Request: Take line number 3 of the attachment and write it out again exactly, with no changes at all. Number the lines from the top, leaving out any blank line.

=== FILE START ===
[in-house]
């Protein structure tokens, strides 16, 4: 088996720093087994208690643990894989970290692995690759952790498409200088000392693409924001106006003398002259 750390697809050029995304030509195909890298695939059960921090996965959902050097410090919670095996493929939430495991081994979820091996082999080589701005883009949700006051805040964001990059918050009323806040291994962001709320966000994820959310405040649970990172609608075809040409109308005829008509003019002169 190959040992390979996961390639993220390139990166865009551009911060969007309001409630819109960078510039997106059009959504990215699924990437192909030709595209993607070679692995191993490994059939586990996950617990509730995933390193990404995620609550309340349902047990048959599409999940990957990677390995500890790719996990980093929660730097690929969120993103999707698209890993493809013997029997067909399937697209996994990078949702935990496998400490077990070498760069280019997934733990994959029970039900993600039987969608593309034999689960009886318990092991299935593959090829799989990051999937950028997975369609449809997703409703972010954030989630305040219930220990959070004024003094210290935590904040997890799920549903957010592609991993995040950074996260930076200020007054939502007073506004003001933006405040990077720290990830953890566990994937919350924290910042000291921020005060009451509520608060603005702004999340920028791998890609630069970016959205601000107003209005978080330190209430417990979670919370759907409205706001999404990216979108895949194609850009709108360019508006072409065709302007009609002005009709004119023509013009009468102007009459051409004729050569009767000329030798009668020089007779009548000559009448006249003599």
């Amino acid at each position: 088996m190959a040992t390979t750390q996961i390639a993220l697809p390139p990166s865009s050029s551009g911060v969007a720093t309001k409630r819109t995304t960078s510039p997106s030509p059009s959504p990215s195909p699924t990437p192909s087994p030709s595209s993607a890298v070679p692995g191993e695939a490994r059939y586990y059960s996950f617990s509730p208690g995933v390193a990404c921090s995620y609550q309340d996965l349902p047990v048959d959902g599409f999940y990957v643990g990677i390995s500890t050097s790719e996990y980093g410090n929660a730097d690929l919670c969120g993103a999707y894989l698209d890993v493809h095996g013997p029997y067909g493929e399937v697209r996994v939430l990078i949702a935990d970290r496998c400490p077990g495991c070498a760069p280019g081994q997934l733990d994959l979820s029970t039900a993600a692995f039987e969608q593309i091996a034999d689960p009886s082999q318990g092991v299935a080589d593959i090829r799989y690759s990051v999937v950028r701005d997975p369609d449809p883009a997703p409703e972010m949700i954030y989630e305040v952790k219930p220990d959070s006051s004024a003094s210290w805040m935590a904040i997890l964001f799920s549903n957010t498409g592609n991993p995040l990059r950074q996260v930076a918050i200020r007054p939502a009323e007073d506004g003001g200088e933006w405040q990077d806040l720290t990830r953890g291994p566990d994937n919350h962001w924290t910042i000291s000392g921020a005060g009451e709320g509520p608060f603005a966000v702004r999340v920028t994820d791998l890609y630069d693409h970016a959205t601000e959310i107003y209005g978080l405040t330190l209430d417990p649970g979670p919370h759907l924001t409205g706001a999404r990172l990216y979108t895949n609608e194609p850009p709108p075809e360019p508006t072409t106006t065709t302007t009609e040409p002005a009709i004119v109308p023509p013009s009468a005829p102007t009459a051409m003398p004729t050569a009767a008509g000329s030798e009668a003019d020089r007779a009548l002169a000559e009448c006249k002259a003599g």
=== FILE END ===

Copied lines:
């Amino acid at each position: 088996m190959a040992t390979t750390q996961i390639a993220l697809p390139p990166s865009s050029s551009g911060v969007a720093t309001k409630r819109t995304t960078s510039p997106s030509p059009s959504p990215s195909p699924t990437p192909s087994p030709s595209s993607a890298v070679p692995g191993e695939a490994r059939y586990y059960s996950f617990s509730p208690g995933v390193a990404c921090s995620y609550q309340d996965l349902p047990v048959d959902g599409f999940y990957v643990g990677i390995s500890t050097s790719e996990y980093g410090n929660a730097d690929l919670c969120g993103a999707y894989l698209d890993v493809h095996g013997p029997y067909g493929e399937v697209r996994v939430l990078i949702a935990d970290r496998c400490p077990g495991c070498a760069p280019g081994q997934l733990d994959l979820s029970t039900a993600a692995f039987e969608q593309i091996a034999d689960p009886s082999q318990g092991v299935a080589d593959i090829r799989y690759s990051v999937v950028r701005d997975p369609d449809p883009a997703p409703e972010m949700i954030y989630e305040v952790k219930p220990d959070s006051s004024a003094s210290w805040m935590a904040i997890l964001f799920s549903n957010t498409g592609n991993p995040l990059r950074q996260v930076a918050i200020r007054p939502a009323e007073d506004g003001g200088e933006w405040q990077d806040l720290t990830r953890g291994p566990d994937n919350h962001w924290t910042i000291s000392g921020a005060g009451e709320g509520p608060f603005a966000v702004r999340v920028t994820d791998l890609y630069d693409h970016a959205t601000e959310i107003y209005g978080l405040t330190l209430d417990p649970g979670p919370h759907l924001t409205g706001a999404r990172l990216y979108t895949n609608e194609p850009p709108p075809e360019p508006t072409t106006t065709t302007t009609e040409p002005a009709i004119v109308p023509p013009s009468a005829p102007t009459a051409m003398p004729t050569a009767a008509g000329s030798e009668a003019d020089r007779a009548l002169a000559e009448c006249k002259a003599g």